Archive for February, 2017

Who’s Responsible for Car Accidents Involving Self-Driving Cars? Investigators Explain

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Car technology continues to move closer to self-driving cars. And with each advancement, the promise of a future free from car accidents seems possible. But what happens when such systems fail? What if a self-driving car causes an accident? Who’s legally responsible for financially compensating accident victims for their damages and injuries?

Such questions came to the forefront recently in response to an investigation of fatal car accident involving a self-driving car. On May 7, an Ohio driver was killed in Florida when his Tesla Model S crashed while being operated using the car’s autopilot system. The car drove in front of a tractor-trailer, which crashed into the car, killing the car’s driver, according to The New York Times.

Recently, the National Highway Traffic Safety Administration (NHTSA) closed its investigation of last year’s deadly car accident. Investigators ruled the accident was not caused by a defect and that the vehicles did not need to be recalled, according to The Los Angeles Times. Specifically, the NHTSA ruled that the vehicle’s autonomous driving system worked as designed and that the company should not be held responsible for the accident.

However, investigators insisted that vehicle manufacturers need to do a better job explaining to consumers how self-driving cars work so drivers fully understand their responsibilities. Others agreed. “Carmakers have to be clear on what the driver’s responsibility is,” Michelle Krebs, a senior analyst at Autotrader.com, said in an interview with The New York Times. “No car buyer should think there are fully automated vehicles on the market.”

Can car companies be held responsible for self-driving auto accidents?

The NHTSA’s finding seems to let auto makers off the hook for accidents involving self-driving cars. But like other car crashes, not all motor vehicle accidents involving self-driving vehicles are the same. As a result, car companies could potentially be held responsible for future self-driving car accidents, especially if the accidents involve defective product liability claims.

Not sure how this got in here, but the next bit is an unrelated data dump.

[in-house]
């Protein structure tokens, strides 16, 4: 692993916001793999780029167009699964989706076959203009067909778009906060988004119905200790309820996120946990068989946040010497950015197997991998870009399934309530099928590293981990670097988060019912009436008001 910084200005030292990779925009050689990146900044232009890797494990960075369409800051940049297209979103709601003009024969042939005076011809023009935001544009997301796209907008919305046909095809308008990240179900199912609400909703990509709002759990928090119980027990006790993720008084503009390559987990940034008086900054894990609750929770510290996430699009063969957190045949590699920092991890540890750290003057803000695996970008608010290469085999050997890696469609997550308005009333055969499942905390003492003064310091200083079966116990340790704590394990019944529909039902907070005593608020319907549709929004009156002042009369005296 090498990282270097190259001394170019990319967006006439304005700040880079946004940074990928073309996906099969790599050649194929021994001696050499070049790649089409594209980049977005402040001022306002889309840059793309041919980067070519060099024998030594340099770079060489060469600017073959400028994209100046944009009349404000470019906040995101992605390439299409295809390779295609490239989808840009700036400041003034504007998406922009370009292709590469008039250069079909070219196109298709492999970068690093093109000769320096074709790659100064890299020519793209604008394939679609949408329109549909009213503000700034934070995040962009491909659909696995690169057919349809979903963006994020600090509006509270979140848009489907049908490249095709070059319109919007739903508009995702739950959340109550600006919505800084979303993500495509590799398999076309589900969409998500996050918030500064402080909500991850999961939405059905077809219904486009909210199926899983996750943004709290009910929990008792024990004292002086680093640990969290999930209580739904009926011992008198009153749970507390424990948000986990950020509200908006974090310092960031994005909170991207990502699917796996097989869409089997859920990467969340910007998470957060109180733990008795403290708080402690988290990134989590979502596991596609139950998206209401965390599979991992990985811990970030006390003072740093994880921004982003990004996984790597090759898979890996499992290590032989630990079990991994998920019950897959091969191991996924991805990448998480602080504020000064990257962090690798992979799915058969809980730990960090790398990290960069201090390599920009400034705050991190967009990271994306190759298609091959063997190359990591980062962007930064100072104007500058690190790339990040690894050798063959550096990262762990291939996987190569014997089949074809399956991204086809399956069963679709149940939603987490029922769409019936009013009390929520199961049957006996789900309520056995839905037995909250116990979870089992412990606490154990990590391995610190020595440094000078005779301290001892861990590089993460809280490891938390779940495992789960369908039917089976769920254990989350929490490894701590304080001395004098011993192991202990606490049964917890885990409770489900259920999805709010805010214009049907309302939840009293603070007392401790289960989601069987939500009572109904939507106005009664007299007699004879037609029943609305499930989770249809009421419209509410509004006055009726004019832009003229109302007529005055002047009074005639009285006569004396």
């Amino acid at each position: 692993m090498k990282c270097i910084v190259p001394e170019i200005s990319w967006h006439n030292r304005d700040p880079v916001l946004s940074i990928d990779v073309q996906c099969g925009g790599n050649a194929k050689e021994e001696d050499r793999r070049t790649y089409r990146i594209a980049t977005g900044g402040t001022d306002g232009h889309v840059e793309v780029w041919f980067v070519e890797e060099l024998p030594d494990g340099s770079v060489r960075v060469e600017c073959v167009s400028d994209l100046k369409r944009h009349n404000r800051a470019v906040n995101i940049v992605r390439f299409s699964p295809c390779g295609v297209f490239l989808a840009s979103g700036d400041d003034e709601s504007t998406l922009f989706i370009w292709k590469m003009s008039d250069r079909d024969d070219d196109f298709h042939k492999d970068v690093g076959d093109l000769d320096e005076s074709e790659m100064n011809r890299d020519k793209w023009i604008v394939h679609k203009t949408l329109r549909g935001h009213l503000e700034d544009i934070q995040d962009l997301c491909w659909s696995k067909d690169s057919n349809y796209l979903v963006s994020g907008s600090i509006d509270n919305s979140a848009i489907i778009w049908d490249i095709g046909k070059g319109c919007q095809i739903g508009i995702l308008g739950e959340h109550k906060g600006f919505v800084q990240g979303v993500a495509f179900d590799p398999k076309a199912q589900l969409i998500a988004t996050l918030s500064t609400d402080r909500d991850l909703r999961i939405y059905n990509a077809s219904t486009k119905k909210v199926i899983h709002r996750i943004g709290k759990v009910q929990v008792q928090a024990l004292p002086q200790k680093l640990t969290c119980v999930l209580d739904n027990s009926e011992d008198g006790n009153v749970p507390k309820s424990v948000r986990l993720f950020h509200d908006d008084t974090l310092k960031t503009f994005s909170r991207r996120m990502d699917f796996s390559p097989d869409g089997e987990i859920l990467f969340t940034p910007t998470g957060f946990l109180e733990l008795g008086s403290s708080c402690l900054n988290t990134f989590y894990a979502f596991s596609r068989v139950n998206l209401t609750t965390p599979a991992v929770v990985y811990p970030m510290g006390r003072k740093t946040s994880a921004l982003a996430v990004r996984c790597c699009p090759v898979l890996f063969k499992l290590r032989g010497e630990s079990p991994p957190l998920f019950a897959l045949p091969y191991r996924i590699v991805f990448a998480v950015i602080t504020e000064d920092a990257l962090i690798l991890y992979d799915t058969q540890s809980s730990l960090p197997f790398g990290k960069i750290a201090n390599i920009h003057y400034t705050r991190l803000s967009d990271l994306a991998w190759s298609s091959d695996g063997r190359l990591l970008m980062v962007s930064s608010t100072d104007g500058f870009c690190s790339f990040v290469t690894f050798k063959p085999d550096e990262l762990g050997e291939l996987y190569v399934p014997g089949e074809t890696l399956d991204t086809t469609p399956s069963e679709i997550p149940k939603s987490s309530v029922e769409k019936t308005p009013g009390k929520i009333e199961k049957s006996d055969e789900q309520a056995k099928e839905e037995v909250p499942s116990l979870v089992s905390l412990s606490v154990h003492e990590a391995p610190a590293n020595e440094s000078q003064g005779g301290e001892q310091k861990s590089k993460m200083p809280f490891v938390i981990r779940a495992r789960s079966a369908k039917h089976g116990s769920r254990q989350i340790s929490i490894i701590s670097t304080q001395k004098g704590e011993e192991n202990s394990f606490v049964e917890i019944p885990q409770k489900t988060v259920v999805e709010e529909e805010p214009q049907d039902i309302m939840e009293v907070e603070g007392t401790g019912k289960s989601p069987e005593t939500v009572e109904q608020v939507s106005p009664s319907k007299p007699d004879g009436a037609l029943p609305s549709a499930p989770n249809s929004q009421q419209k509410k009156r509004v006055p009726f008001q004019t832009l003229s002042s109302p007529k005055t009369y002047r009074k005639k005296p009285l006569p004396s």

“Not all systems can do all things,” NHTSA spokesman Bryan Thomas said in a recent interview with The New York Times. “There are driving scenarios that automatic emergency braking systems are not designed to address.”

Specifically, Tesla’s self-driving software has been effective at preventing rear-end car accidents, Thomas said. However, situations involving crossing traffic “are beyond the performance capabilities of the system,” Thomas said.

In addition, in the case of last year’s fatal Tesla car accident, investigators determined that the driver “was not paying attention to the road,” The New York Times reported. Tesla has said the accident occurred because the vehicle’s camera “failed to recognize the white truck against a bright sky,” according to The New York Times.

As a result, even though the car’s self-driving system was not found to have been at fault for this accident, the investigation leaves the door open to the possibility of future legal cases involving self-driving car accidents. This means that autopilot systems – and thus their manufacturers – could potentially be held liable for future self-driving car accidents.

What are possible product liability cases involving self-driving cars?

There are many possible scenarios in which a car company could be held responsible for an accident caused by a self-driving car. Such scenarios include:

  • Mechanical defects
  • Computer errors
  • Failing to take hazardous weather conditions into account
  • Failing to educate drivers about how to properly use self-driving car
  • Falsely inflating safety features of self-driving cars
  • Car manufacturers not including features requiring drivers to keep hands on wheel

These are just some of the ways accidents involving self-driving cars could occur. Car accidents can happen any time for a wide range of reasons. And in each case, the person or company responsible for such accidents should be held accountable for their actions. Otherwise, similar accidents could occur in the future. And as our Oregon auto accident attorneys can tell you, no one ever wants to be in a serious motor vehicle accident.